[Adapted from a profile by Gabrielle Beans for Umeå University]
Mathematicians call him an ecologist, ecologists call him a mathematician. SFI External Professor André de Roos, a professor of theoretical ecology at the Institute for Biodiversity and Ecosystem Dynamics at the University of Amsterdam, has worked in mathematics and ecology since his doctorate degree. He is comfortable in interdisciplinary research settings from Santa Fe to Sweden, where he is currently visiting Umeå University's Integrated Science Lab on an H.M. King Carl XVI Gustaf Professorship in Environmental Science.
De Roos challenges generally accepted principles in theoretical ecology with his research, centered around one primary mission: convincing other researchers that an individual’s developmental process should be taken into account in our theories about how populations and communities function.
Does biodiversity matter?
Now sitting in the interdisciplinary research environment at the Integrated Science Lab, de Roos is taking advantage of this visiting professorship to work with established and new collaborators on multiple projects. In one project he is exploring food webs and the importance of biodiversity. It may seem simple enough to state that biodiversity is important in an ecosystem, but it turns out that this is quite a hard thing to explain scientifically. Many ecologists stay away from this question, but for de Roos, questioning the importance of biodiversity is really essential, from a scientific point of view.
"What is classically the problem in food web ecology and community ecology is that even though we claim that biodiversity is important we cannot give a good reason for it. There’s only limited experimental evidence to say, ok, we really need diversity.”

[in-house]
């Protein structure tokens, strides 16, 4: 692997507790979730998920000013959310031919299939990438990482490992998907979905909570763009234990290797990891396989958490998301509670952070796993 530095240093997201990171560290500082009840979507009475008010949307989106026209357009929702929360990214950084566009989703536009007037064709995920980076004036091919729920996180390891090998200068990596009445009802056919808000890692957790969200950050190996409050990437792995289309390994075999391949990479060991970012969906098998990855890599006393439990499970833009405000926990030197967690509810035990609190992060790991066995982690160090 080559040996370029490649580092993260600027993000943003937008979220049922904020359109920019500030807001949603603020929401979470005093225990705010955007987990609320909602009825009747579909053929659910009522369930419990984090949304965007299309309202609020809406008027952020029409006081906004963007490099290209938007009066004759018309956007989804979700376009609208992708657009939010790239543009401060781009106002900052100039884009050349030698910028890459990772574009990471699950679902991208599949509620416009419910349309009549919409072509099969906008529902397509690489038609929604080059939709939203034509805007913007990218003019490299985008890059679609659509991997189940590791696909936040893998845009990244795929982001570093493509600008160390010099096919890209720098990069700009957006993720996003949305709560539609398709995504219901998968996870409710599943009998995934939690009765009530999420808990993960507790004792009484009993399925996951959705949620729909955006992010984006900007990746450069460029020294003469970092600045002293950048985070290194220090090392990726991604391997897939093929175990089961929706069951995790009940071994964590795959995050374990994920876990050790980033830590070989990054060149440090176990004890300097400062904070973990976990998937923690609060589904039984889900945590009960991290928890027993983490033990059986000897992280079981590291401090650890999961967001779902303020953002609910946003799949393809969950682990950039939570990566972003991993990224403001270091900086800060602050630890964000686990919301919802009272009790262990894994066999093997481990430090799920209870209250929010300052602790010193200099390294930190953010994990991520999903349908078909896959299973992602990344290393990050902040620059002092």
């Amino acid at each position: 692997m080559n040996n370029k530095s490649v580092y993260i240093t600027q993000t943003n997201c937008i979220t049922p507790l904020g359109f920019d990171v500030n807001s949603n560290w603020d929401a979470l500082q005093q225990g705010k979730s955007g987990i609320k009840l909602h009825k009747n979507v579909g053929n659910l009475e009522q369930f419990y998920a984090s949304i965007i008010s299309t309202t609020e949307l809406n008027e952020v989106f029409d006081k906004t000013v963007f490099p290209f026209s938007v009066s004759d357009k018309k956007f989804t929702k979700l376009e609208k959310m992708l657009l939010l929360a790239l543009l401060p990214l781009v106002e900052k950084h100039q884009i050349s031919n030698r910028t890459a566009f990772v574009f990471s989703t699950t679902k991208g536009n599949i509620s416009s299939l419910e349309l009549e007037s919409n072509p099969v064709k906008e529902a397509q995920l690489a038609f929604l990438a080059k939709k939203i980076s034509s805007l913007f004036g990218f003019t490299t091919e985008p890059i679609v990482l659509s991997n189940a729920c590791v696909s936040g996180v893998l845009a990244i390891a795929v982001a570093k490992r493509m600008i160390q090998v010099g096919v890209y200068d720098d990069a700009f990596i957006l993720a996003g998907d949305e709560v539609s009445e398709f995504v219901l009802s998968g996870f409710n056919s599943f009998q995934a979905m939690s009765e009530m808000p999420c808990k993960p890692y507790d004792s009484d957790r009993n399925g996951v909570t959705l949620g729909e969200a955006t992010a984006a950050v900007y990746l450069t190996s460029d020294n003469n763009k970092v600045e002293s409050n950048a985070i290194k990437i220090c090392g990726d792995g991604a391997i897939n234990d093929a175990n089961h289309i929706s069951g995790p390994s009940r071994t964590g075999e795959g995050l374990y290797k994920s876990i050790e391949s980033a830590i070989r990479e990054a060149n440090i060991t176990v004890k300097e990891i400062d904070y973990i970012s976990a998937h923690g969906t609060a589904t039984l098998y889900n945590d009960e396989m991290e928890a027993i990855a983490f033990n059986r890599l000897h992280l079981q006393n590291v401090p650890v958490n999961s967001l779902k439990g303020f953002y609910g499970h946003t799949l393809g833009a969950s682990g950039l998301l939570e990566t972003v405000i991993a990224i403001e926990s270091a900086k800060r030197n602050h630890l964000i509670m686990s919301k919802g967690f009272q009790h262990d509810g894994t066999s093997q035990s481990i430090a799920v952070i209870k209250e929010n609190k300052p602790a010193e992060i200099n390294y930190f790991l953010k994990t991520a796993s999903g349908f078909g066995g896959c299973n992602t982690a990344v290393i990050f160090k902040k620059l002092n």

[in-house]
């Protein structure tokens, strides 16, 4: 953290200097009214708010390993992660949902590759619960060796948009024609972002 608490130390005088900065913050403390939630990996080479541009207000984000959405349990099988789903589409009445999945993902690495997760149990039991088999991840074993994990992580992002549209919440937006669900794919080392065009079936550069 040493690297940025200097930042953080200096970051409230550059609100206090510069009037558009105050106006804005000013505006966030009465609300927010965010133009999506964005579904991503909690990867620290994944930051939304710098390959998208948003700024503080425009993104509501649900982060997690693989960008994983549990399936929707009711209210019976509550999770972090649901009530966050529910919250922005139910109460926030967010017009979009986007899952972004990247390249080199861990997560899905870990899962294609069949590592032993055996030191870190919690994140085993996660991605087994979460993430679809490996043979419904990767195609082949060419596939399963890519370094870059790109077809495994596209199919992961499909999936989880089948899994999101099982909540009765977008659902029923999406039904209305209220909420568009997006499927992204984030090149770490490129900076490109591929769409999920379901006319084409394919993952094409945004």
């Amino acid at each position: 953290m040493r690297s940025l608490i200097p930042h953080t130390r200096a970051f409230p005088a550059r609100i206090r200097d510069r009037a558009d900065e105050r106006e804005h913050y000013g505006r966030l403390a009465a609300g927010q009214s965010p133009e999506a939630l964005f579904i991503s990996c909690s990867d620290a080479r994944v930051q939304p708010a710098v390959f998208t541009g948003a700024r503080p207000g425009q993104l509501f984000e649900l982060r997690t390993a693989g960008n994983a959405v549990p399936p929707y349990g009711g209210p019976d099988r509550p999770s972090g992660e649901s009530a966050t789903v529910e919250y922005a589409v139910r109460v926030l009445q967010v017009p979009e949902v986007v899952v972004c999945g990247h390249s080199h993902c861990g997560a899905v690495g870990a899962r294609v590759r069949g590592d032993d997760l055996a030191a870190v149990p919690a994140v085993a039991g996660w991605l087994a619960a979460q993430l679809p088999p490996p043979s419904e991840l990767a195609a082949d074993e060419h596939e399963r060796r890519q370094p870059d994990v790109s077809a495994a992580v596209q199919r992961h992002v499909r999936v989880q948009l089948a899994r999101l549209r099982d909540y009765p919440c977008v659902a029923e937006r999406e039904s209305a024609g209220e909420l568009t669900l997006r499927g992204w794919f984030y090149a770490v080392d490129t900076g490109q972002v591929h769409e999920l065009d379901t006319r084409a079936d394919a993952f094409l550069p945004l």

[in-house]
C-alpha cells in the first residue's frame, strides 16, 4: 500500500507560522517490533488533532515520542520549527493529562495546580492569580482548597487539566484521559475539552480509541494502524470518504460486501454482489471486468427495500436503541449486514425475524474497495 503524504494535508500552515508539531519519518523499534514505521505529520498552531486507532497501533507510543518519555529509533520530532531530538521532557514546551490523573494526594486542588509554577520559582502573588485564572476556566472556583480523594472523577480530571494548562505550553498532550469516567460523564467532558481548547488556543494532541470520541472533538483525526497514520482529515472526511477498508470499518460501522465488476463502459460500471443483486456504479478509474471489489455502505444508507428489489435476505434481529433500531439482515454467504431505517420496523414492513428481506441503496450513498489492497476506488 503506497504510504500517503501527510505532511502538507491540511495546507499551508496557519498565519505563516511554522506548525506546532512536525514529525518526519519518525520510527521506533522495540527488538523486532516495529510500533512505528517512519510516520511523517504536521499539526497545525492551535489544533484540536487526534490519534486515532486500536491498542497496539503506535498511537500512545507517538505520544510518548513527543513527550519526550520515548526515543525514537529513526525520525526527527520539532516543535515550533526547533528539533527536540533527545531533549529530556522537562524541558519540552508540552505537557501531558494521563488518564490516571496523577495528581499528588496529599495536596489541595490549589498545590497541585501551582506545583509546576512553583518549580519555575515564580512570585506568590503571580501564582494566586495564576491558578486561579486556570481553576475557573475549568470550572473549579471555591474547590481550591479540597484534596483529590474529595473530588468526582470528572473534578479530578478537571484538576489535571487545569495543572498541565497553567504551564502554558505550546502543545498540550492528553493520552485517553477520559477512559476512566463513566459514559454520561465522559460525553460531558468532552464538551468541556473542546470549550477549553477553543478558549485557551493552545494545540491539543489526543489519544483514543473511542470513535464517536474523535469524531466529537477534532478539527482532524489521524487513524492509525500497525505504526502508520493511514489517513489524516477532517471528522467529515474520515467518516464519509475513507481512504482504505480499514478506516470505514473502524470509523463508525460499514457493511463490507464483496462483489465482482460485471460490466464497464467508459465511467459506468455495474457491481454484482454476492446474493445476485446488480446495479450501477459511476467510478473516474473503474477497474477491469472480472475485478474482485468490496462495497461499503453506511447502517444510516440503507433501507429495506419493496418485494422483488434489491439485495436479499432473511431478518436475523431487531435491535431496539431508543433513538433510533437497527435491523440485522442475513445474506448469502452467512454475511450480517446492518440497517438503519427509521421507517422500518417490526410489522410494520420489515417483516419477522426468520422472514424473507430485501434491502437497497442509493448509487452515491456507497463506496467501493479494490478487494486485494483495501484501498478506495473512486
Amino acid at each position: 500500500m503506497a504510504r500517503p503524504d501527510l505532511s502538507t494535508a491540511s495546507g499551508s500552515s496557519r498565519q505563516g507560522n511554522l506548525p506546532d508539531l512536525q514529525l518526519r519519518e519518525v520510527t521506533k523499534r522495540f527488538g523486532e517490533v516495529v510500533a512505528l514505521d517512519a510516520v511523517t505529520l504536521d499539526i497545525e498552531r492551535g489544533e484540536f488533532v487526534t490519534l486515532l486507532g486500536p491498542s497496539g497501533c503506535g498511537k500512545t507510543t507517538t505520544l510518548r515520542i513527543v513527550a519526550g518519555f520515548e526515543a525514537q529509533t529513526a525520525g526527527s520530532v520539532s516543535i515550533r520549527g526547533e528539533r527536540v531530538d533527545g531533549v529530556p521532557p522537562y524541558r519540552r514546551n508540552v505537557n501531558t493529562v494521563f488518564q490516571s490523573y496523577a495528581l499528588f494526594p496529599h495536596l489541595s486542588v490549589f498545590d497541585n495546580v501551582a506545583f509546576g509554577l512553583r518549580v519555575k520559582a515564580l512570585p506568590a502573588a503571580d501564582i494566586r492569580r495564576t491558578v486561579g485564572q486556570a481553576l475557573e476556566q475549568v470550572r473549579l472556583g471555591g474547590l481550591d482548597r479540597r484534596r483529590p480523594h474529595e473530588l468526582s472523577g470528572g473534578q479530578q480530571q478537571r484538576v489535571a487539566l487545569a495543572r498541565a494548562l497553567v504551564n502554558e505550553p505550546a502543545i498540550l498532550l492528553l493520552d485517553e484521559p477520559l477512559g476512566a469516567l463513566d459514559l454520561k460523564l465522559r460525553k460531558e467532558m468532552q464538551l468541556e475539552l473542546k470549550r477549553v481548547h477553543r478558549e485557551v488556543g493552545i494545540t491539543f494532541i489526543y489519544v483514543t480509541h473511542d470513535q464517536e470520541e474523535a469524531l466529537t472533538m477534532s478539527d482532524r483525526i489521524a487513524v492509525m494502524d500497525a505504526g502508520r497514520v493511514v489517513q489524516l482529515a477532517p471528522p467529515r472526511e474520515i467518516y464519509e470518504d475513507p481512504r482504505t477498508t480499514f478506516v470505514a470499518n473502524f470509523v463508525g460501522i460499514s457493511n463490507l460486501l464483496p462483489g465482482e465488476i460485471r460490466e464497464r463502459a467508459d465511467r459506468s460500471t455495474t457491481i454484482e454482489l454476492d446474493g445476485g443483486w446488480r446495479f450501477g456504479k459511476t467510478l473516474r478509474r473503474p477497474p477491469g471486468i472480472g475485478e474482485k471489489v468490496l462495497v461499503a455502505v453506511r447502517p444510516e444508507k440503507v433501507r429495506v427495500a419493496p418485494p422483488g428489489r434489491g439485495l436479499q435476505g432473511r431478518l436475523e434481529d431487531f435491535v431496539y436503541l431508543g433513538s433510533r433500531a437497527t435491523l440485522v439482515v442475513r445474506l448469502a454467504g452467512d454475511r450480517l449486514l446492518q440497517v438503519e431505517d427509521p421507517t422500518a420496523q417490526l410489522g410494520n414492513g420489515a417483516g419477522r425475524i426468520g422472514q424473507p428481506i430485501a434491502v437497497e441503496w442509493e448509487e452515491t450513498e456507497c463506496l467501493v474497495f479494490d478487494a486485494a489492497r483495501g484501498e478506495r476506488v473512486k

While food webs and the network dynamics of food webs have been studied before, de Roos adds a new dimension to these models. Classically in theoretical ecology, individuals within the different species studied in a network are all considered to be identical. However, individuals change. For example, fish in a lake start out as juveniles, small in size, growing bigger until they reach adulthood.
De Roos recently showed that by separating juveniles and adults in a system, and by considering that juveniles usually suffer the most from predation, you can see that reaching adulthood is the biggest bottleneck in an individual’s life history. Once you model a community with this consideration, the diverse and complex community is stable. Without those life-stage-dependent interactions, the community is predicted to be unstable.
"It’s not just the network structure that has complexity, but also the within-population structure. That’s a second axis of complexity. And if you introduce that then it overrides the destabilizing effects of the network. It’s one of the projects that I’m continuing to work on and continuing to talk to people about.”
Challenging the norm: when you take into account an individual’s life history, unexpected things happen
Much of de Roos’ research has tackled this fundamental question: understanding how populations and communities are affected by the individuals within them. This runs counter to many of the established models in the field. Many of these consider populations to consist of identical individuals. However, this leaves out one of the unique features of life: individuals undergo a developmental process throughout their lives.
“If you are a single cell, you have to at least increase in size by a factor of 2. But most species go through a very complex life history. This process, the development from birth until you start reproducing, that is actually absent from most of our theories about how populations and communities function. It has been my continuing quest, to convince people that this actually makes a difference.”